SQL Change Automation 4

Rollback guidance

Assessing rollback complexity

In his blog post on this subject, Paul Stovell uses the example of a column rename to illustrate the potential complexity you might face with handling database rollbacks.

Certainly a tool can assist with providing a down script to revert a column back to its original name (that is alongside the up script that performed the rename to begin with), however this adds another software asset that must be peer reviewed and tested prior to Production deployment.

Presuming that your team has the capacity to test both up and down scenarios for all of your migrations, imagine the scenario where you have a migration that drops a column during deployment. If you’re dealing with a very large table, your deployment could potentially take hours because your up script would need to first take a copy of the data, so that your down script could recover it in the event of a rollback.

And if you do decide to rollback, what if you only want to revert a subset of deployed changes? Will you know in advance how to organize your migrations so that individual changes can be cherry picked for removal, without getting tripped up by inter-object dependencies?

And how do you close-the-loop in version control to make sure your database doesn’t drift from your trunk baseline?

The questions seem endless.

A rollback alternative: focus on moving forward

When contingency planning for your deployments, in consideration of the broader goal of maintaining compatibility between application and database, perhaps a better question to ask might be: How do I release/rollback new versions of my app while mitigating the risk of data loss?

Rather than investing time and energy into rollback planning, an alternative is to follow an approach that keeps you moving forward, like the deprecating schema with transition period technique from Pramod Sadalage and Peter Schuh (2002).

Source: Scott W. Amber & Associates

Michelle Steel summarizes the benefits of this technique nicely:

Instead of having to manage a load of backward migration scripts in addition to the forward ones, you have transition period where both schemas exist together. At some defined point in the future, the old schema is deprecated. This gives time to bed all applications.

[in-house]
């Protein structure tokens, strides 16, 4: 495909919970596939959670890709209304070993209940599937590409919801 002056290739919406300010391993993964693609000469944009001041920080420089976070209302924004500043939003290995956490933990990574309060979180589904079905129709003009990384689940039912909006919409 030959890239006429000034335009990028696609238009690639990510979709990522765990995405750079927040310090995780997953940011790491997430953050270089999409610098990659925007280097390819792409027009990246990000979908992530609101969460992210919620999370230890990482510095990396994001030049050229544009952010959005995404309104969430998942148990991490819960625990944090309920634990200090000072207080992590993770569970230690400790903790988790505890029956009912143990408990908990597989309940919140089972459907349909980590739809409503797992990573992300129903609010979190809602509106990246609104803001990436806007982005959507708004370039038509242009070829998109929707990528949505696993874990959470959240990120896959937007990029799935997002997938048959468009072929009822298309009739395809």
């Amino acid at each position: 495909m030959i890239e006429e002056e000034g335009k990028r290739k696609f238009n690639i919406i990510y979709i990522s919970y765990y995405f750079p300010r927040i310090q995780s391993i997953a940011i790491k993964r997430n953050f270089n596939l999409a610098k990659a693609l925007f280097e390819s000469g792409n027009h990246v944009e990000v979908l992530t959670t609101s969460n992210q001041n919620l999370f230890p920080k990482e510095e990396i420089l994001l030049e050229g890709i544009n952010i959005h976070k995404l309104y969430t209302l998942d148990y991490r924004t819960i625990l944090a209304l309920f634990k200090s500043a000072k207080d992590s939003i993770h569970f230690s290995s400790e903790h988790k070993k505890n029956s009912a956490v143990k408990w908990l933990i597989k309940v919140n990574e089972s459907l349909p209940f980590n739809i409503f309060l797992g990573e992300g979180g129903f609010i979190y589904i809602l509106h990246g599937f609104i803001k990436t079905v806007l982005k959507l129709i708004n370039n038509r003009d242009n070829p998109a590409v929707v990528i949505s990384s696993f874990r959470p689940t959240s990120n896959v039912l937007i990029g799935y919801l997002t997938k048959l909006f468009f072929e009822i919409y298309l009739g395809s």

(Just a side note: when we talk about schema we don’t necessarily mean the entire schema, for example,[dbo]. This can mean simply preserving the structural veneer of the specific objects included in the migration.)

However, as Michelle rightly points out, it does take a certain level of commitment from a project/team perspective to ensure that deprecated objects are removed in subsequent releases.

Additionally, techniques that employ views or triggers to enforce system behavior can carry a level of operational overhead of their own.

Create a deployment pipeline

In the spirit of continuous delivery, consider putting in place a process that encourages frequent, incremental change to your systems, rather than falling into the trap of doing big bang releases.

Big releases tend to heighten the anxiety around deployments, prompting the call for heavy-handed rollback plans to be implemented.

A good way to mitigate the risk of deployment failure is to test your release in full via one or more intermediate environments, for example,

Dev → Test → Staging → Production

Tooling provides one piece of the puzzle, but only a team working closely together can make a process work.

Keep focused on removing the friction in your processes so that moving forward becomes the default option in any of your contingency plans.

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